I would suggest doing full body (or in your case full upper body) workouts in the form of either compound lifts (deadlifts, bench) or a form of bodyweight exercises (i.e. calisthenics). Here's why;
Both compound lifts and calisthenics incorporate multiple muscle groups during exercises rather than just one. They also both stimulate the use of the core in a lot of exercises. Having a strong core is very beneficial when riding a bike, so this will carry over to a better cycling performance and/or experience.
Both compound lifts and calisthenics will also give you functional strength rather when compared to bodybuilding style lifting.
The only downside with all of this is that you're going to gain some weight, assuming you're fat % stays the same and your muscle mass is going to increase. This isn't a bad thing during flat rides but if you want to do some cycling in a more hilly terrain, you'll notice that you're heavier than before.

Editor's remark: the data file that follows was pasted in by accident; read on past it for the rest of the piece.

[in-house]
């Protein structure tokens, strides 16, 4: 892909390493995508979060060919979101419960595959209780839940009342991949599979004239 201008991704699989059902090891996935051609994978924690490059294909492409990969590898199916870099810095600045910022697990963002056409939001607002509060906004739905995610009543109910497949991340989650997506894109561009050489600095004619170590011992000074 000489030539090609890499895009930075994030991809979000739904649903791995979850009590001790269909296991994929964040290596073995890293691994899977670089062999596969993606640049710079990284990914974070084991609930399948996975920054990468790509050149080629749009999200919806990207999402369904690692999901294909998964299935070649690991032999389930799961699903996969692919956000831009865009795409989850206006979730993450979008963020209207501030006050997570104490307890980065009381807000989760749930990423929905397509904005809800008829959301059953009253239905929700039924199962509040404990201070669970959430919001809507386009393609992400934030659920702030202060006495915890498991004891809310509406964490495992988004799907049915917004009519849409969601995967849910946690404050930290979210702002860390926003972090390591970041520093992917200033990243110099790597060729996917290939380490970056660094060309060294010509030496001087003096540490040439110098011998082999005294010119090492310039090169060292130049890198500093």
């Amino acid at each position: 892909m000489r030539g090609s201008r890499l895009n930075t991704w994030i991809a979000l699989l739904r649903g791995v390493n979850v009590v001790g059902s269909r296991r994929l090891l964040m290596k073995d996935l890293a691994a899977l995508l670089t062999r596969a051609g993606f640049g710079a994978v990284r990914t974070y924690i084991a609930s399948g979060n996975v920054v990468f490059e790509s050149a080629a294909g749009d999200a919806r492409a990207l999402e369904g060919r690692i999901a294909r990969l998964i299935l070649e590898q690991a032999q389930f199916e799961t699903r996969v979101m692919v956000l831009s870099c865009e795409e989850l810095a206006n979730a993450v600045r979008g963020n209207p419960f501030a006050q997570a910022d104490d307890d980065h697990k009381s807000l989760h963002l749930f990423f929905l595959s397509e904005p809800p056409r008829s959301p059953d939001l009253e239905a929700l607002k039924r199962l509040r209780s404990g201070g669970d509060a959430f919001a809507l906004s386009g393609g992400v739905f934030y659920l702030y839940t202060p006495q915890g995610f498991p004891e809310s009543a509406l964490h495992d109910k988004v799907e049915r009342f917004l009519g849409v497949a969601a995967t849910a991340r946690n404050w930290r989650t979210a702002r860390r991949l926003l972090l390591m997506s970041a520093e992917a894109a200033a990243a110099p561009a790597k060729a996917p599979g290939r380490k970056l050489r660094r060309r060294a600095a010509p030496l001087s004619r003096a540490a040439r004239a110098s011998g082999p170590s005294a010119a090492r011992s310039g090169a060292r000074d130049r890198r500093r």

I personally do all of the above, compound lifts, calisthenics and cycling and I can say, on flat rides having the extra weight has been a bonus for me. I have more power and balance on my bike. In the mountains I can definitely feel that I've become heavier which is alright because I don't race in the mountains anyway, I only go there to train and have fun.
Most (if not all) pro cyclists also combine compound lifts and bodyweight exercises to train their legs and core for extra power in the legs and extra balance on the bike (a lot of balance comes from your core).